Our narrator, Matilda Cook, is quite the young firecracker. How do we know? Well, because we can hear all of the private thoughts running through her head – whether her mother is getting on her nerves or she's filled with joy over finding a potato in the garden.
How about when she meets Nathaniel Benson in the marketplace and then immediately feels like a dork for wishing him luck with his paints:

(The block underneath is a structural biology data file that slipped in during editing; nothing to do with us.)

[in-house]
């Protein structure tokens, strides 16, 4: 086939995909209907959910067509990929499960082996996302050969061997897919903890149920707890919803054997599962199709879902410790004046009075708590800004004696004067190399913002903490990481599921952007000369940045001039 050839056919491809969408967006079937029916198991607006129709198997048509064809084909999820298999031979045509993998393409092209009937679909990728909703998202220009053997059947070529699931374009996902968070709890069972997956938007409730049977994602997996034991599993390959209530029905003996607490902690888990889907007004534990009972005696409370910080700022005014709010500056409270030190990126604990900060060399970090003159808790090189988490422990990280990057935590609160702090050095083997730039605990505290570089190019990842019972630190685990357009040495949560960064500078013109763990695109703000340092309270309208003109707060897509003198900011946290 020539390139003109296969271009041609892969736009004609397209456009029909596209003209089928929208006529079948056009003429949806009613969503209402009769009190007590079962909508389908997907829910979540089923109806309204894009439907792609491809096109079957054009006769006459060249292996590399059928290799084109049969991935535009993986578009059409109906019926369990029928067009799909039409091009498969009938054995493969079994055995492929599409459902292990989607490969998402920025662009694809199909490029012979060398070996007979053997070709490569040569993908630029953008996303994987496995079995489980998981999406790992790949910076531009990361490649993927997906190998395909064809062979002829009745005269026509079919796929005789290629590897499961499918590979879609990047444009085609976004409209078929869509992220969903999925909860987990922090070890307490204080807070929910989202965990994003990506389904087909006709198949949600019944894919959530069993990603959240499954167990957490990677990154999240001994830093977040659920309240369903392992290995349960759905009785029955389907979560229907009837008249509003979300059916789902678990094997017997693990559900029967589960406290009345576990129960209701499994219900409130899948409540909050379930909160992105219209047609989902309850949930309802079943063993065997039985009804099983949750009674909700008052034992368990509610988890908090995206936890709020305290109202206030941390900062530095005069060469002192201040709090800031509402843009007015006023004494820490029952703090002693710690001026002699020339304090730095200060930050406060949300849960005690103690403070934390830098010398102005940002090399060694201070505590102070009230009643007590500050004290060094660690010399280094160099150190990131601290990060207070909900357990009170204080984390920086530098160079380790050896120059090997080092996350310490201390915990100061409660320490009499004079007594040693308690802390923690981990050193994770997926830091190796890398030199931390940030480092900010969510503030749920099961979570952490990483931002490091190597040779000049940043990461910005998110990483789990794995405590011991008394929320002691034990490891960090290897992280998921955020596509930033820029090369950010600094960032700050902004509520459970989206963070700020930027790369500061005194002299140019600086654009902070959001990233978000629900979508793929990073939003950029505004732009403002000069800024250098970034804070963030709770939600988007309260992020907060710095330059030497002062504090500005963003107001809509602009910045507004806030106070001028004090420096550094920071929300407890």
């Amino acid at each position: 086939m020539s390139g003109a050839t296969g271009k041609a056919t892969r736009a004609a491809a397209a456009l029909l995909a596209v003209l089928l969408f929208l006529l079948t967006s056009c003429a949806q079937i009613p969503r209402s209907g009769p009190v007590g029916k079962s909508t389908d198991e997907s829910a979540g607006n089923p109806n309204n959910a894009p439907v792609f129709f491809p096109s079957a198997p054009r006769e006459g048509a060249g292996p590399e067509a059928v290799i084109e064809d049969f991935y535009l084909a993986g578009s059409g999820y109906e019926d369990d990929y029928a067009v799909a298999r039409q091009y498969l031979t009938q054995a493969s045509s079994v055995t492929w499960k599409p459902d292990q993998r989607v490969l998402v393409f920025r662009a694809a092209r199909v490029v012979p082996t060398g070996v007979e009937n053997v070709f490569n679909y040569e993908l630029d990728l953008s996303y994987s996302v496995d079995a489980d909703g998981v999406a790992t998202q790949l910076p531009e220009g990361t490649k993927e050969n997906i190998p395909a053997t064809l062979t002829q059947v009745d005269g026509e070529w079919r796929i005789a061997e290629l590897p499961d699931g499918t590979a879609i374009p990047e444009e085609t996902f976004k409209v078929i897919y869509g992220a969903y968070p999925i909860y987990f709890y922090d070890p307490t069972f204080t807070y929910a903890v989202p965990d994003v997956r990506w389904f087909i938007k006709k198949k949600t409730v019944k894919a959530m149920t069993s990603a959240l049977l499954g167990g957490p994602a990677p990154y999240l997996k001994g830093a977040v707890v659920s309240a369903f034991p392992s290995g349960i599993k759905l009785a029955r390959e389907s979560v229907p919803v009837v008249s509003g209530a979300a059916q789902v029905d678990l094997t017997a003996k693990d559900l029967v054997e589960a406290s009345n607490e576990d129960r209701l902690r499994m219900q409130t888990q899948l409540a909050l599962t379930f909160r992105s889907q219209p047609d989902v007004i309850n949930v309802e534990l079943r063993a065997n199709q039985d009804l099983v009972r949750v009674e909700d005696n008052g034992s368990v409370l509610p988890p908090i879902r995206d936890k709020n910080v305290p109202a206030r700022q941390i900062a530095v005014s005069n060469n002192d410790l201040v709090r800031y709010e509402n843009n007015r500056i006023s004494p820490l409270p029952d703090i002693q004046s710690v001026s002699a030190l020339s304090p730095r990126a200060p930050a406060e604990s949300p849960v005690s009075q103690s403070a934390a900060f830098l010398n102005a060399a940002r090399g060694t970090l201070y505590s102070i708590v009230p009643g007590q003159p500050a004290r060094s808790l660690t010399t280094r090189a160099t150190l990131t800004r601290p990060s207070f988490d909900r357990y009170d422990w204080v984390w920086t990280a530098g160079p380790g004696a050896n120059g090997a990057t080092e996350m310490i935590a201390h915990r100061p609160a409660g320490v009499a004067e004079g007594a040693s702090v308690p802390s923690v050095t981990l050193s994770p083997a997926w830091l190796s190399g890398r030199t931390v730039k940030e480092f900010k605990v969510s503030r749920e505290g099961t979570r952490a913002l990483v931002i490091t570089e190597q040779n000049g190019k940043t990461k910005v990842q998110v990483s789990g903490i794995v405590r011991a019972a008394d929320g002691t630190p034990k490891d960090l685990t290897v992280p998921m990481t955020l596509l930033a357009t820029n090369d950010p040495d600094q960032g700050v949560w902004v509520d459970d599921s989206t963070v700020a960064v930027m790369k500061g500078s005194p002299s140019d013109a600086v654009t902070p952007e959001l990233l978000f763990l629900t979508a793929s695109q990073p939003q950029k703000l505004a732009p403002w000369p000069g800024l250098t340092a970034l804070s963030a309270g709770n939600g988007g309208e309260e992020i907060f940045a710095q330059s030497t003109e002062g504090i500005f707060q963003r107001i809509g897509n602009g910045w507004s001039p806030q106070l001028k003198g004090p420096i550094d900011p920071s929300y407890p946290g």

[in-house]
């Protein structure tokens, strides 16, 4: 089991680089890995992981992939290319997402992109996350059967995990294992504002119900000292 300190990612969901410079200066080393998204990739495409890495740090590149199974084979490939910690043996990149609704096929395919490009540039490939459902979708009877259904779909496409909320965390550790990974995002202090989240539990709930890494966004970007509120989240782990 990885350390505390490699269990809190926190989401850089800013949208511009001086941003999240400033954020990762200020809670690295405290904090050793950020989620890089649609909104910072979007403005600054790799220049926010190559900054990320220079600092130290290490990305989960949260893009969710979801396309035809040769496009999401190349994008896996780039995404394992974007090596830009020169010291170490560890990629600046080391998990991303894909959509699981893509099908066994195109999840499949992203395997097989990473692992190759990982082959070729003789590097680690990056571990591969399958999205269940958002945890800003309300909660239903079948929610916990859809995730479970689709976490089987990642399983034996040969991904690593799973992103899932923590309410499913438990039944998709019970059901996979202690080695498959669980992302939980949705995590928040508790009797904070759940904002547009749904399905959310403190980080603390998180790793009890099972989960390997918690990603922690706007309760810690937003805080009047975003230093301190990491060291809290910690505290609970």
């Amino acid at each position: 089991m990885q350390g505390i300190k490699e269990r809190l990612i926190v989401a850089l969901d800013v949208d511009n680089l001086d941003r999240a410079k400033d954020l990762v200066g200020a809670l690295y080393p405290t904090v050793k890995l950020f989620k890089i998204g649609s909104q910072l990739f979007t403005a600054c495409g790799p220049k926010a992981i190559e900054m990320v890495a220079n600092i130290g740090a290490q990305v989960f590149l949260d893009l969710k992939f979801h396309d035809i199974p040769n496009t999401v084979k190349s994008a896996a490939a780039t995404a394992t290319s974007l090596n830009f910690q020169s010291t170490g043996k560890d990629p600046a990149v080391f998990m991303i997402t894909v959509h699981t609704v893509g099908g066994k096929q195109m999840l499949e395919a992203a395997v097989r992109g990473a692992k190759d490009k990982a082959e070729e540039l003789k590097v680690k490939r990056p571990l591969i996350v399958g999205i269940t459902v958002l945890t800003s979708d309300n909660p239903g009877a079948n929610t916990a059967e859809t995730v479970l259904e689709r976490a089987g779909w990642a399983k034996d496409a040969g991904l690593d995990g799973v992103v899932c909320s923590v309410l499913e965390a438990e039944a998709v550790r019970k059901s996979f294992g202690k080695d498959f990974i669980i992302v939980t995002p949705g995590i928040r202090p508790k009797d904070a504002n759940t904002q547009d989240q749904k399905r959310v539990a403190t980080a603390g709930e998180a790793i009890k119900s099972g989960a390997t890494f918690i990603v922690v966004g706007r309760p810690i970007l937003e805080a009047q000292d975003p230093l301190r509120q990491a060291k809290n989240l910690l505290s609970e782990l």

"Good luck with your paints? Did I really say that? What a ninny." (5.94)
We've all been there. Trust us.
As a narrator, Matilda is likeable, relatable, and very human. As we read, we may come to feel like one of her very good friends – a relationship between novel and reader that makes witnessing her pain all the more intense.